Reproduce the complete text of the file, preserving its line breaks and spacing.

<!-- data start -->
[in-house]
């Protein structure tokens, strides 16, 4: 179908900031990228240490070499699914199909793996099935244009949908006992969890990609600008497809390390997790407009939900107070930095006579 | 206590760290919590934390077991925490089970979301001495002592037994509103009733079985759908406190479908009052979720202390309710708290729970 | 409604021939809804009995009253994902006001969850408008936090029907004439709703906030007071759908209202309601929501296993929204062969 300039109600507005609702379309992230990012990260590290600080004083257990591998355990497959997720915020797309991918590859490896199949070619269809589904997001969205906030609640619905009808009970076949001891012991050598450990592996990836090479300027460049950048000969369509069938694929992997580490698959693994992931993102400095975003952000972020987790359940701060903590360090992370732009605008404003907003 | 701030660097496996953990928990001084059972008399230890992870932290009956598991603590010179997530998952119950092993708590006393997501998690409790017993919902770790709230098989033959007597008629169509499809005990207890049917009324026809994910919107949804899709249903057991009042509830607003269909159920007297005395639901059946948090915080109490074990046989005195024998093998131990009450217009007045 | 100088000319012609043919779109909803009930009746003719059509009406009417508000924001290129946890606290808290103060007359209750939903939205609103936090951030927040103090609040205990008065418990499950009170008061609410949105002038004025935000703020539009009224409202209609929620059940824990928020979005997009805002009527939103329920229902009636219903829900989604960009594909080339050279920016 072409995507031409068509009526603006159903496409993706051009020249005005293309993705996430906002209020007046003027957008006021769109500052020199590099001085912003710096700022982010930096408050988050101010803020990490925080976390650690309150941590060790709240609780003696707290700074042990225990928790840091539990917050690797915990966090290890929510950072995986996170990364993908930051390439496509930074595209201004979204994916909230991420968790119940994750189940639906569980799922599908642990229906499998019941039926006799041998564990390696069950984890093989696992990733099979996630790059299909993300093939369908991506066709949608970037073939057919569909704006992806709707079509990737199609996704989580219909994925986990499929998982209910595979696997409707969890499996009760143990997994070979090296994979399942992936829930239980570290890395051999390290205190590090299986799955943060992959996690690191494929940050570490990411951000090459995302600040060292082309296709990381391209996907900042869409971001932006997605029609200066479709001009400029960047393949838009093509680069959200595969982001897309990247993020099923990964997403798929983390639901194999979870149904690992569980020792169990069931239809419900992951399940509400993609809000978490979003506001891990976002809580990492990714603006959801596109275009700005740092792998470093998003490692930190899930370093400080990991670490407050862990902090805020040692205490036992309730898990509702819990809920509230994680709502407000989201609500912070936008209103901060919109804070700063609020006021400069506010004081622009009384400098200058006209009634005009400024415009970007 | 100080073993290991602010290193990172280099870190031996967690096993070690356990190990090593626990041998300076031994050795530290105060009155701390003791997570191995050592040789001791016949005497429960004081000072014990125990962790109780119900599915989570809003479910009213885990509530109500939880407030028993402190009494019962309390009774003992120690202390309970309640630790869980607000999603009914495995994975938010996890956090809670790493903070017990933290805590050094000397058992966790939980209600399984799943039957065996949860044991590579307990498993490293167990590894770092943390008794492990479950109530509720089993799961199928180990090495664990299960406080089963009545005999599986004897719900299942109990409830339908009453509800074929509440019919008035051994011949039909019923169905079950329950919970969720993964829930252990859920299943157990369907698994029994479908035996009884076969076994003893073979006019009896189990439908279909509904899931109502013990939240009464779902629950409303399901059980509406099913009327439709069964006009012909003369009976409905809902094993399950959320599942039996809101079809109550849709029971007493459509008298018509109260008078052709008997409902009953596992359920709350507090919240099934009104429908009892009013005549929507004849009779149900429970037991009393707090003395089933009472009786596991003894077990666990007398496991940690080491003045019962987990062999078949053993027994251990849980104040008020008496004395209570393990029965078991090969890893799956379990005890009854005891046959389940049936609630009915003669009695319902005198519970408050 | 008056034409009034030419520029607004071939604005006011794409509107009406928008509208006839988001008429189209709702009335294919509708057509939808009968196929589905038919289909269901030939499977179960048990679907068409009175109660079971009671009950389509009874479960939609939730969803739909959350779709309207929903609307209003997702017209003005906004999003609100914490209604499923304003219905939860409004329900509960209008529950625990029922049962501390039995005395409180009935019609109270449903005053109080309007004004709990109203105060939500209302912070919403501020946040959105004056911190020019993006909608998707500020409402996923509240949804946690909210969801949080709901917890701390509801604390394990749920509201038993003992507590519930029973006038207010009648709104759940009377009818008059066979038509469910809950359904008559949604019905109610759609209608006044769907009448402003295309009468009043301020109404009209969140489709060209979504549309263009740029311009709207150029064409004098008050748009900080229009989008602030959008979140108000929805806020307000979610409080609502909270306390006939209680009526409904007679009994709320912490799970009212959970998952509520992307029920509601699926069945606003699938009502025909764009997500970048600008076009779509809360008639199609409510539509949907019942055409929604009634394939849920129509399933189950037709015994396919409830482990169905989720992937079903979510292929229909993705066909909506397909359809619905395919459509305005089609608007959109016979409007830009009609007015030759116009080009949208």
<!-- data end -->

[in-house]
């Protein structure tokens, strides 16, 4: 179908900031990228240490070499699914199909793996099935244009949908006992969890990609600008497809390390997790407009939900107070930095006579 | 206590760290919590934390077991925490089970979301001495002592037994509103009733079985759908406190479908009052979720202390309710708290729970 | 409604021939809804009995009253994902006001969850408008936090029907004439709703906030007071759908209202309601929501296993929204062969 300039109600507005609702379309992230990012990260590290600080004083257990591998355990497959997720915020797309991918590859490896199949070619269809589904997001969205906030609640619905009808009970076949001891012991050598450990592996990836090479300027460049950048000969369509069938694929992997580490698959693994992931993102400095975003952000972020987790359940701060903590360090992370732009605008404003907003 | 701030660097496996953990928990001084059972008399230890992870932290009956598991603590010179997530998952119950092993708590006393997501998690409790017993919902770790709230098989033959007597008629169509499809005990207890049917009324026809994910919107949804899709249903057991009042509830607003269909159920007297005395639901059946948090915080109490074990046989005195024998093998131990009450217009007045 | 100088000319012609043919779109909803009930009746003719059509009406009417508000924001290129946890606290808290103060007359209750939903939205609103936090951030927040103090609040205990008065418990499950009170008061609410949105002038004025935000703020539009009224409202209609929620059940824990928020979005997009805002009527939103329920229902009636219903829900989604960009594909080339050279920016 072409995507031409068509009526603006159903496409993706051009020249005005293309993705996430906002209020007046003027957008006021769109500052020199590099001085912003710096700022982010930096408050988050101010803020990490925080976390650690309150941590060790709240609780003696707290700074042990225990928790840091539990917050690797915990966090290890929510950072995986996170990364993908930051390439496509930074595209201004979204994916909230991420968790119940994750189940639906569980799922599908642990229906499998019941039926006799041998564990390696069950984890093989696992990733099979996630790059299909993300093939369908991506066709949608970037073939057919569909704006992806709707079509990737199609996704989580219909994925986990499929998982209910595979696997409707969890499996009760143990997994070979090296994979399942992936829930239980570290890395051999390290205190590090299986799955943060992959996690690191494929940050570490990411951000090459995302600040060292082309296709990381391209996907900042869409971001932006997605029609200066479709001009400029960047393949838009093509680069959200595969982001897309990247993020099923990964997403798929983390639901194999979870149904690992569980020792169990069931239809419900992951399940509400993609809000978490979003506001891990976002809580990492990714603006959801596109275009700005740092792998470093998003490692930190899930370093400080990991670490407050862990902090805020040692205490036992309730898990509702819990809920509230994680709502407000989201609500912070936008209103901060919109804070700063609020006021400069506010004081622009009384400098200058006209009634005009400024415009970007 | 100080073993290991602010290193990172280099870190031996967690096993070690356990190990090593626990041998300076031994050795530290105060009155701390003791997570191995050592040789001791016949005497429960004081000072014990125990962790109780119900599915989570809003479910009213885990509530109500939880407030028993402190009494019962309390009774003992120690202390309970309640630790869980607000999603009914495995994975938010996890956090809670790493903070017990933290805590050094000397058992966790939980209600399984799943039957065996949860044991590579307990498993490293167990590894770092943390008794492990479950109530509720089993799961199928180990090495664990299960406080089963009545005999599986004897719900299942109990409830339908009453509800074929509440019919008035051994011949039909019923169905079950329950919970969720993964829930252990859920299943157990369907698994029994479908035996009884076969076994003893073979006019009896189990439908279909509904899931109502013990939240009464779902629950409303399901059980509406099913009327439709069964006009012909003369009976409905809902094993399950959320599942039996809101079809109550849709029971007493459509008298018509109260008078052709008997409902009953596992359920709350507090919240099934009104429908009892009013005549929507004849009779149900429970037991009393707090003395089933009472009786596991003894077990666990007398496991940690080491003045019962987990062999078949053993027994251990849980104040008020008496004395209570393990029965078991090969890893799956379990005890009854005891046959389940049936609630009915003669009695319902005198519970408050 | 008056034409009034030419520029607004071939604005006011794409509107009406928008509208006839988001008429189209709702009335294919509708057509939808009968196929589905038919289909269901030939499977179960048990679907068409009175109660079971009671009950389509009874479960939609939730969803739909959350779709309207929903609307209003997702017209003005906004999003609100914490209604499923304003219905939860409004329900509960209008529950625990029922049962501390039995005395409180009935019609109270449903005053109080309007004004709990109203105060939500209302912070919403501020946040959105004056911190020019993006909608998707500020409402996923509240949804946690909210969801949080709901917890701390509801604390394990749920509201038993003992507590519930029973006038207010009648709104759940009377009818008059066979038509469910809950359904008559949604019905109610759609209608006044769907009448402003295309009468009043301020109404009209969140489709060209979504549309263009740029311009709207150029064409004098008050748009900080229009989008602030959008979140108000929805806020307000979610409080609502909270306390006939209680009526409904007679009994709320912490799970009212959970998952509520992307029920509601699926069945606003699938009502025909764009997500970048600008076009779509809360008639199609409510539509949907019942055409929604009634394939849920129509399933189950037709015994396919409830482990169905989720992937079903979510292929229909993705066909909506397909359809619905395919459509305005089609608007959109016979409007830009009609007015030759116009080009949208």